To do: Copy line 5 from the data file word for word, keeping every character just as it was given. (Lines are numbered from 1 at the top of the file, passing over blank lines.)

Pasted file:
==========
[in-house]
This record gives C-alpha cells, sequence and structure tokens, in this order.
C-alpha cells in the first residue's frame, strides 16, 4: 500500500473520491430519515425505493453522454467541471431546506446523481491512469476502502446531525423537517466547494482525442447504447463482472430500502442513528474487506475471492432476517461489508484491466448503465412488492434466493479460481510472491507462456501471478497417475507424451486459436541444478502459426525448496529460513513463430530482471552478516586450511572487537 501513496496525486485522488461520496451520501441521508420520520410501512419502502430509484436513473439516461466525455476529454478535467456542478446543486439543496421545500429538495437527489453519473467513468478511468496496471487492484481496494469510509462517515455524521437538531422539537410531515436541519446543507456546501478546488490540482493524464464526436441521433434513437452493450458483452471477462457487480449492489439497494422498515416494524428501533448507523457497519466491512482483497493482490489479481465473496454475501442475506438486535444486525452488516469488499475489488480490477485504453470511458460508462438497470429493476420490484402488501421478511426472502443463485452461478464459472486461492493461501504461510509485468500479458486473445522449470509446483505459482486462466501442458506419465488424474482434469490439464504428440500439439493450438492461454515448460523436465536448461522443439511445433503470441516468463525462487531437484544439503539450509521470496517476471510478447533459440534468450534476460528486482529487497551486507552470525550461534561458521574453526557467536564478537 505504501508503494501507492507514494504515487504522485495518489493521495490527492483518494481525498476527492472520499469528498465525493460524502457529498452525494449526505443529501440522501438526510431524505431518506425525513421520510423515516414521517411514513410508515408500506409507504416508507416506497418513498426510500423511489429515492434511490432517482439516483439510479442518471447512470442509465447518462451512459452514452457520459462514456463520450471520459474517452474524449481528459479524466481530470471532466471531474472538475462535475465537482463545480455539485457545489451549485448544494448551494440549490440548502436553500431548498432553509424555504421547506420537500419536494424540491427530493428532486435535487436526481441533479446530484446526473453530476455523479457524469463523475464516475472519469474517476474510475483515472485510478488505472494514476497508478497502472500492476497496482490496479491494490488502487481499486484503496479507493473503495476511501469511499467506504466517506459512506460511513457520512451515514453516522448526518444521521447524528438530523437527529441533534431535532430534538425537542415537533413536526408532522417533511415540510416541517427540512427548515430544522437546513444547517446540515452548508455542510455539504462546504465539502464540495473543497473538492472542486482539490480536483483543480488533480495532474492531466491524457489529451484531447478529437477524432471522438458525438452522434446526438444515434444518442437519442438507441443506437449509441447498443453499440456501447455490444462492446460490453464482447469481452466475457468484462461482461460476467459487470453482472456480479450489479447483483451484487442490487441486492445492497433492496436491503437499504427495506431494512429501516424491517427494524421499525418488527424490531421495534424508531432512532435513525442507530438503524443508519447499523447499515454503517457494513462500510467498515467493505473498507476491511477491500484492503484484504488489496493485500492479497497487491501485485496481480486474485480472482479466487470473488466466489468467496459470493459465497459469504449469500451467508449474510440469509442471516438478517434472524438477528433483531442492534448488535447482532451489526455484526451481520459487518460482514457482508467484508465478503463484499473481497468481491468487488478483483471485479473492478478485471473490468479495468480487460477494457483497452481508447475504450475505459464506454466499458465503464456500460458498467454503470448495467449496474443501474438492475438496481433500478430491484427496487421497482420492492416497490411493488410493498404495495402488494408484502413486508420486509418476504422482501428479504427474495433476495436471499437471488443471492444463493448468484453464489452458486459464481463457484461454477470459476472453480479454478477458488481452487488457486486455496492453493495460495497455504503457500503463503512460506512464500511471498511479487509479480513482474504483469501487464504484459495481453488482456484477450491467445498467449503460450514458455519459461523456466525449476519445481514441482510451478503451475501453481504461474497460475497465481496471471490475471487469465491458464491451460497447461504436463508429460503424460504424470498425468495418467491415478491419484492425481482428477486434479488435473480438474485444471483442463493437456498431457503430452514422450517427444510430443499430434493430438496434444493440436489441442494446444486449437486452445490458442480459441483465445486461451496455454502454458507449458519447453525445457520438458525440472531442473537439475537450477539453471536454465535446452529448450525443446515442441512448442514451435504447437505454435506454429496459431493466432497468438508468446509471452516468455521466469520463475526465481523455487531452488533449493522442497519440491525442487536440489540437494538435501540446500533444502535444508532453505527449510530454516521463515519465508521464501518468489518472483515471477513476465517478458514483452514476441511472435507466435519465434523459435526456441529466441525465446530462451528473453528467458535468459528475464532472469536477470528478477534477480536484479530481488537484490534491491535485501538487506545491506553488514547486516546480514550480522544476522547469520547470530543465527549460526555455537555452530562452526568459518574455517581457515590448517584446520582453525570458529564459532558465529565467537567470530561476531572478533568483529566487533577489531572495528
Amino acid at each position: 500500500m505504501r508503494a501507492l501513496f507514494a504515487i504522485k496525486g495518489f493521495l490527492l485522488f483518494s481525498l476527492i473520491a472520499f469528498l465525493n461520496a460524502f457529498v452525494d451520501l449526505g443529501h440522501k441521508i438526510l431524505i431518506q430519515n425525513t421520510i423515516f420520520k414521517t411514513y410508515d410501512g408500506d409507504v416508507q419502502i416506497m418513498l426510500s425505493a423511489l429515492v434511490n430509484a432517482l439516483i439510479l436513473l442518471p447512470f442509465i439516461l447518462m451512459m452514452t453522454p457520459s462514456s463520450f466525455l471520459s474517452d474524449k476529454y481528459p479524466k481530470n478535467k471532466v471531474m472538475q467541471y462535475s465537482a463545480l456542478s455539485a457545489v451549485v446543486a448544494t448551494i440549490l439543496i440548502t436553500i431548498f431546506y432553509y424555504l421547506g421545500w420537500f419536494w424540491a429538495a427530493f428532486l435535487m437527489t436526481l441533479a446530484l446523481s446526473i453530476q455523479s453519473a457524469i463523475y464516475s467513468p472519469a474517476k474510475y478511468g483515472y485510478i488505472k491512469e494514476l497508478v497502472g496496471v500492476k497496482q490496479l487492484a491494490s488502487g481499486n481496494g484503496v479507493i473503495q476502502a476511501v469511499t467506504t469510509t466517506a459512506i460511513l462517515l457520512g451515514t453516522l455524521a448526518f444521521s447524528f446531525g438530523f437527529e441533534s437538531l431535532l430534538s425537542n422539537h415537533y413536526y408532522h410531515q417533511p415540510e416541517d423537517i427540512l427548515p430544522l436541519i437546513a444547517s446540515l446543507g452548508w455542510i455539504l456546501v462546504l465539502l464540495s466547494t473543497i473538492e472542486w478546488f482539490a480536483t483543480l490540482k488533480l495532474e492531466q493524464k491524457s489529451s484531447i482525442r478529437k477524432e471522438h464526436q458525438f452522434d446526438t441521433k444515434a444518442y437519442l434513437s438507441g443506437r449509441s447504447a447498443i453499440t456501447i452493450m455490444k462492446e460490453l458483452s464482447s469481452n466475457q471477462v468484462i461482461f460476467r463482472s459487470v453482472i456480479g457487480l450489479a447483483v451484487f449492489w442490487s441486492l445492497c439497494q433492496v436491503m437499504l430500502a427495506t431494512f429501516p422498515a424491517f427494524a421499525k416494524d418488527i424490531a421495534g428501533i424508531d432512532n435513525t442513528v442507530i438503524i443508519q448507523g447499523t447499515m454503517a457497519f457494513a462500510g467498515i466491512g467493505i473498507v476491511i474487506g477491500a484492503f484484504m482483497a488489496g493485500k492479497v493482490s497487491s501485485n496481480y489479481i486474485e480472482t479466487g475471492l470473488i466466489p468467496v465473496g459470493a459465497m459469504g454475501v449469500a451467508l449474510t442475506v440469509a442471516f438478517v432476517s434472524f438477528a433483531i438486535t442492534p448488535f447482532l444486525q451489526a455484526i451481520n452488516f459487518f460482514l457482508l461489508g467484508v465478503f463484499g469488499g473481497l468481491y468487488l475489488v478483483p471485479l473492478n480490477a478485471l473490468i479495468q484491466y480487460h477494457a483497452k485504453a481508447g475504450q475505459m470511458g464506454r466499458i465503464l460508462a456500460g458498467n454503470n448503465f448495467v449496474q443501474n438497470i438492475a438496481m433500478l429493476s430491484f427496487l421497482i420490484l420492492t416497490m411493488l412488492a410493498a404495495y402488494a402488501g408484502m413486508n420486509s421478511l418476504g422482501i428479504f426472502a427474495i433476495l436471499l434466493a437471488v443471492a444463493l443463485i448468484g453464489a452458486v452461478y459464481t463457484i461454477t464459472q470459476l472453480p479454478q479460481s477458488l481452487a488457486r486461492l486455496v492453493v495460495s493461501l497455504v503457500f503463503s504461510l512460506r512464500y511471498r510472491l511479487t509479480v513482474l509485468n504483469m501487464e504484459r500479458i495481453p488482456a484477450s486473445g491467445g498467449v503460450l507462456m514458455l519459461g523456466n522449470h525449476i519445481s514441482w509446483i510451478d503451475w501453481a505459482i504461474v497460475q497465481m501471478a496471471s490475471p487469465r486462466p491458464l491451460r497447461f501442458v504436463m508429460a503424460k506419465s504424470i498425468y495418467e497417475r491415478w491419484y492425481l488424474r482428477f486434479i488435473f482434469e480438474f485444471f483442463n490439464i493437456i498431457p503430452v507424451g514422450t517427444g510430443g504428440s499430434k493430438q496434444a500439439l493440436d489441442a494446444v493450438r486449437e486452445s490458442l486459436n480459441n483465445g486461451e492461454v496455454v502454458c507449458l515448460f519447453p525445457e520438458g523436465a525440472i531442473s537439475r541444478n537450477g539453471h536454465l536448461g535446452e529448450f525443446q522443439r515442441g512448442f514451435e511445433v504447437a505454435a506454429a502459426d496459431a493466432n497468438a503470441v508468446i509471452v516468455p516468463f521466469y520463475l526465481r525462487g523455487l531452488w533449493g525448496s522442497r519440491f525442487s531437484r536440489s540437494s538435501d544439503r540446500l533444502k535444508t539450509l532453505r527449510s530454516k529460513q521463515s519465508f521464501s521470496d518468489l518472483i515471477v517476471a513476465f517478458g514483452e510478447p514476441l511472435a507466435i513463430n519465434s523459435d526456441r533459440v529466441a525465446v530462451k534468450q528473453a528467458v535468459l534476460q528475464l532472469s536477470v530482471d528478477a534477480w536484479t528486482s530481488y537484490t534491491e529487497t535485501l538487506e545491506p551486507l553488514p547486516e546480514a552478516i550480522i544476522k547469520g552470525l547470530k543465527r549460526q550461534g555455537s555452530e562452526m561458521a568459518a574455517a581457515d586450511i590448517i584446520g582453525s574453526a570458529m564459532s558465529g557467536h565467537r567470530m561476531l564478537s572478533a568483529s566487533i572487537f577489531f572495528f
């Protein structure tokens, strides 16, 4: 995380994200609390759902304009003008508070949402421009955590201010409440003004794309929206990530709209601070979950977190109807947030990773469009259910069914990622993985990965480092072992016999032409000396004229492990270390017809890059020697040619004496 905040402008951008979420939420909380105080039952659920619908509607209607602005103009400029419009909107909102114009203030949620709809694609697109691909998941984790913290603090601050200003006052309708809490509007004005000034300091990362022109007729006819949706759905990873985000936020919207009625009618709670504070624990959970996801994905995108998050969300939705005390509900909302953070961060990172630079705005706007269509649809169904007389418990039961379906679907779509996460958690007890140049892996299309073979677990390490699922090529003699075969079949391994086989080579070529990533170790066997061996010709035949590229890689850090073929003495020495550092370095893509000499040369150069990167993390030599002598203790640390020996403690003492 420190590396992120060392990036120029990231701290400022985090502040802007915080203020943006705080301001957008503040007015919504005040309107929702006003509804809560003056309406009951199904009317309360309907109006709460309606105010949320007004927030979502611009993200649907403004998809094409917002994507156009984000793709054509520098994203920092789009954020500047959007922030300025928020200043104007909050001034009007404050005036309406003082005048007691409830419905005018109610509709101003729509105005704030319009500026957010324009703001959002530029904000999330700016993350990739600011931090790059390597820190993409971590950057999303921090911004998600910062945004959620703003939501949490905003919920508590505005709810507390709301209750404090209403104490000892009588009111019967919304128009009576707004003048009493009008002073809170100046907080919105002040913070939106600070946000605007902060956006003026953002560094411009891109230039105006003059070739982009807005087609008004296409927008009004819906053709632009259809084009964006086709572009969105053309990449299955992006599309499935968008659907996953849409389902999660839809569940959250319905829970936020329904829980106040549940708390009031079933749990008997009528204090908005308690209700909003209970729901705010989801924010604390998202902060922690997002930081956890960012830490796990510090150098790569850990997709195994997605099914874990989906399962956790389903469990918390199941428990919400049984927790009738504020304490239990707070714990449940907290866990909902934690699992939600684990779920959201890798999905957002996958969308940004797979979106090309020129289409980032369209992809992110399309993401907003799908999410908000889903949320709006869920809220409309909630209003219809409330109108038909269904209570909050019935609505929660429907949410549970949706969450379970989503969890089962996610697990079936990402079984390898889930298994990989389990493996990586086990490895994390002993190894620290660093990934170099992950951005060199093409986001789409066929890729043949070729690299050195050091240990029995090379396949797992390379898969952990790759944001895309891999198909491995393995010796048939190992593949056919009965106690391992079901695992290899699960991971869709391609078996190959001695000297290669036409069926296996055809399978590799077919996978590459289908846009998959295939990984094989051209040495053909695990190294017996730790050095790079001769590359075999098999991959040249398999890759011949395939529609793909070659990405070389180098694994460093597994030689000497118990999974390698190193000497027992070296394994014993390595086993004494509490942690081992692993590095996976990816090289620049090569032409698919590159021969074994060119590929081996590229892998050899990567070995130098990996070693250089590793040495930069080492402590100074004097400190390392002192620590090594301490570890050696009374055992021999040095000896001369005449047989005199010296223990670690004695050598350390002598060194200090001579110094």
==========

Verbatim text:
């Protein structure tokens, strides 16, 4: 995380994200609390759902304009003008508070949402421009955590201010409440003004794309929206990530709209601070979950977190109807947030990773469009259910069914990622993985990965480092072992016999032409000396004229492990270390017809890059020697040619004496 905040402008951008979420939420909380105080039952659920619908509607209607602005103009400029419009909107909102114009203030949620709809694609697109691909998941984790913290603090601050200003006052309708809490509007004005000034300091990362022109007729006819949706759905990873985000936020919207009625009618709670504070624990959970996801994905995108998050969300939705005390509900909302953070961060990172630079705005706007269509649809169904007389418990039961379906679907779509996460958690007890140049892996299309073979677990390490699922090529003699075969079949391994086989080579070529990533170790066997061996010709035949590229890689850090073929003495020495550092370095893509000499040369150069990167993390030599002598203790640390020996403690003492 420190590396992120060392990036120029990231701290400022985090502040802007915080203020943006705080301001957008503040007015919504005040309107929702006003509804809560003056309406009951199904009317309360309907109006709460309606105010949320007004927030979502611009993200649907403004998809094409917002994507156009984000793709054509520098994203920092789009954020500047959007922030300025928020200043104007909050001034009007404050005036309406003082005048007691409830419905005018109610509709101003729509105005704030319009500026957010324009703001959002530029904000999330700016993350990739600011931090790059390597820190993409971590950057999303921090911004998600910062945004959620703003939501949490905003919920508590505005709810507390709301209750404090209403104490000892009588009111019967919304128009009576707004003048009493009008002073809170100046907080919105002040913070939106600070946000605007902060956006003026953002560094411009891109230039105006003059070739982009807005087609008004296409927008009004819906053709632009259809084009964006086709572009969105053309990449299955992006599309499935968008659907996953849409389902999660839809569940959250319905829970936020329904829980106040549940708390009031079933749990008997009528204090908005308690209700909003209970729901705010989801924010604390998202902060922690997002930081956890960012830490796990510090150098790569850990997709195994997605099914874990989906399962956790389903469990918390199941428990919400049984927790009738504020304490239990707070714990449940907290866990909902934690699992939600684990779920959201890798999905957002996958969308940004797979979106090309020129289409980032369209992809992110399309993401907003799908999410908000889903949320709006869920809220409309909630209003219809409330109108038909269904209570909050019935609505929660429907949410549970949706969450379970989503969890089962996610697990079936990402079984390898889930298994990989389990493996990586086990490895994390002993190894620290660093990934170099992950951005060199093409986001789409066929890729043949070729690299050195050091240990029995090379396949797992390379898969952990790759944001895309891999198909491995393995010796048939190992593949056919009965106690391992079901695992290899699960991971869709391609078996190959001695000297290669036409069926296996055809399978590799077919996978590459289908846009998959295939990984094989051209040495053909695990190294017996730790050095790079001769590359075999098999991959040249398999890759011949395939529609793909070659990405070389180098694994460093597994030689000497118990999974390698190193000497027992070296394994014993390595086993004494509490942690081992692993590095996976990816090289620049090569032409698919590159021969074994060119590929081996590229892998050899990567070995130098990996070693250089590793040495930069080492402590100074004097400190390392002192620590090594301490570890050696009374055992021999040095000896001369005449047989005199010296223990670690004695050598350390002598060194200090001579110094």